Orange Butter Lip Balm
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Living in China is beginning to open my eyes to the different way that the Chinese seem to regard lotions, creams, lip balms, soaps and other similar cosmetic products as more than just cosmetics. I’ve worked with these products and ingredients for so long that I have to consciously remind myself that not everyone looks at these things the same way! When I was sharing my perspectives with Tina, she pointed out that even in the USA there are some ways that cosmetics are perceived to be more than cosmetics.
Thanks to clever marketing teams around the world, the line between cosmetics and drugs is a little (ok, very) hazy. This is very true for someone who hasn’t studied, worked with or made cosmetics. There are many examples of this in both China and the USA. I’ve compiled a list of examples from both countries to share how marketing and placement in stores has effected the perception of cosmetics.
Sunscreen and SPF:
I’m going to use this as a brief example because I don’t want to reiterate previous blog posts and bore you! Any lotions, creams, gels or lip balms claiming an SPF and/or sunscreen properties are technically drugs. These must be tested by approved labs and follow FDA guidelines for the manufacture and sale of drugs. We often receive requests for help formulating products that work to give cosmetics a SPF. Since these are drugs and require LOTS of lab testing, we recommend to our customers that they work on making great cosmetic products for themselves and/or their customers. Then purchase the necessary SPF products from reputable companies that have done the testing to receive that SPF rating from an independent lab.
Skin Lightening Products:
Here in China, women want to have pale skin. It is very odd as a foreigner to be complimented for having a skin color that in the USA would be considered too pale and in need of a tan. The stores that are dedicated to women’s cosmetics often have full sections dedicated to products that are either claimed or implied to lighten skin color. These products may or may not actually lighten skin. I believe that in the USA, these products would firmly fall under the category of drugs if they are claimed to lighten skin color as that causes a skin alteration.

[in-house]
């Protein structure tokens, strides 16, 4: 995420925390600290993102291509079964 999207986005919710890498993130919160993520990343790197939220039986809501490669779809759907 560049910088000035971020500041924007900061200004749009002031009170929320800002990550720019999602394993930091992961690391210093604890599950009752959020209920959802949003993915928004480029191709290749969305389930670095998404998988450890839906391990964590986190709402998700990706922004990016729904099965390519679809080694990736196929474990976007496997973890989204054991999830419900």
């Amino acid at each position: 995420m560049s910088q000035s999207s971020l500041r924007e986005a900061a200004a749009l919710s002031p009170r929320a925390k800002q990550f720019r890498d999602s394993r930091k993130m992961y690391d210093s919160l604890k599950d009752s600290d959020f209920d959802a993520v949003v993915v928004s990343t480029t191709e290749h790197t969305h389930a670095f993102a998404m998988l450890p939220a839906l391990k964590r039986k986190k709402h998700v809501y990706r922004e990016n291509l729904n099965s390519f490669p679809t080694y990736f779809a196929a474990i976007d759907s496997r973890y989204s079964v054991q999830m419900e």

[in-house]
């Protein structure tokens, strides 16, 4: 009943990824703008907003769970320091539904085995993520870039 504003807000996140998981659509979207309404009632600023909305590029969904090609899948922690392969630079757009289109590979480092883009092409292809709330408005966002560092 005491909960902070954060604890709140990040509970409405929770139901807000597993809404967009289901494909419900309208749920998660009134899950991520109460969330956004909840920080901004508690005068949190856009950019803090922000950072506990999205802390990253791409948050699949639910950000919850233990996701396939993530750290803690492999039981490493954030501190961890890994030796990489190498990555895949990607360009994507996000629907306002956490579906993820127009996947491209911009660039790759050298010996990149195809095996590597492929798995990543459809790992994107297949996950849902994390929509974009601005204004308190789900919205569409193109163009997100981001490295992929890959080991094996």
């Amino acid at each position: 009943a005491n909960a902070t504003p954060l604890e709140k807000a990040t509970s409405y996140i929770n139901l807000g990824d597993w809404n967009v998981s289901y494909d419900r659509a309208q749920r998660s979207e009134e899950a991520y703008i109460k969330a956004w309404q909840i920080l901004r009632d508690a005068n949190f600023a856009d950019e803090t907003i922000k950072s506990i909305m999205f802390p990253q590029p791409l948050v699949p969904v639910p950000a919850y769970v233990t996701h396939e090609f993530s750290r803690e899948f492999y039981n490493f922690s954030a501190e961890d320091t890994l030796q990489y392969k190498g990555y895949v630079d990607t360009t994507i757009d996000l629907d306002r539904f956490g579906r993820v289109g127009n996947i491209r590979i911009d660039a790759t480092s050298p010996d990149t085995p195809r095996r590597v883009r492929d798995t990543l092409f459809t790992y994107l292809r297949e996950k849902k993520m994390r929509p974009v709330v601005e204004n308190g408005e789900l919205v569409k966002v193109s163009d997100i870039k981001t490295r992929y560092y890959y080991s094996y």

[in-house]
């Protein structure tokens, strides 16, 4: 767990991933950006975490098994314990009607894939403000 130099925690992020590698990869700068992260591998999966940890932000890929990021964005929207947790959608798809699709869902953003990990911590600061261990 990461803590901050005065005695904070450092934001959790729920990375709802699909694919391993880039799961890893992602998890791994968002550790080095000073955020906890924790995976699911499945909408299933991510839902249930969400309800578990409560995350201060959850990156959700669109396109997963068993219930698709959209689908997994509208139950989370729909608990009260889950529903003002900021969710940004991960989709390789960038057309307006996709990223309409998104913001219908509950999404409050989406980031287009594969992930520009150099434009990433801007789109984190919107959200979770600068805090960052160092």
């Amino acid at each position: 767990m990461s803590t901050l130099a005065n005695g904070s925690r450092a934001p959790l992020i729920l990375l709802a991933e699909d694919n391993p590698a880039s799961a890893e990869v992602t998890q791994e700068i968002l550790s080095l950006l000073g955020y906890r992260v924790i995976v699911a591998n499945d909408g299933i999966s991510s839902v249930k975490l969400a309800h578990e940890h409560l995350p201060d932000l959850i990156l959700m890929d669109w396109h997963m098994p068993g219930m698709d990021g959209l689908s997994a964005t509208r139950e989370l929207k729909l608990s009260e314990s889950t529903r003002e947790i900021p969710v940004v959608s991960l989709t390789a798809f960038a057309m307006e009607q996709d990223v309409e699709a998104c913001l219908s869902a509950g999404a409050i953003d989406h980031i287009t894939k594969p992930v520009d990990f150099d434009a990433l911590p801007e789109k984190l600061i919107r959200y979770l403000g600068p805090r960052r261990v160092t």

Belly Balms, Creams and Scar Reducing Treatments:
This seems to be an international desire to have scars and stretch marks fade away. This is actually a genetic issue that can’t be fixed by a topical product. People are either prone or not to stretch marks and more obvious scars. Stretch marks come from quick weight gain and changing skin. If a person is prone to stretch marks, then they can get them at any time if the body changes quickly. Sadly, cosmetics can’t fix these deep dermal scars. While it doesn’t mean these scars and stretch marks will go away, you can still apply that body cream and pamper your body because it deserves it!
There are people all around the world that only want to buy lotions, creams, lip balms, soaps and other similar cosmetic products if these products can “heal” or “cure”. As these words fall under drug claims, it can risky for any cosmetic maker to use these words. Instead, use words like “indulgent”, “invigorating”, “calming” or “pampering” as these words will keep you from making drug claims for your products and still encourage sales!
I hope this has been a bit of food for thought. What do you think? What words can you come up with that prevent you from making drug claims?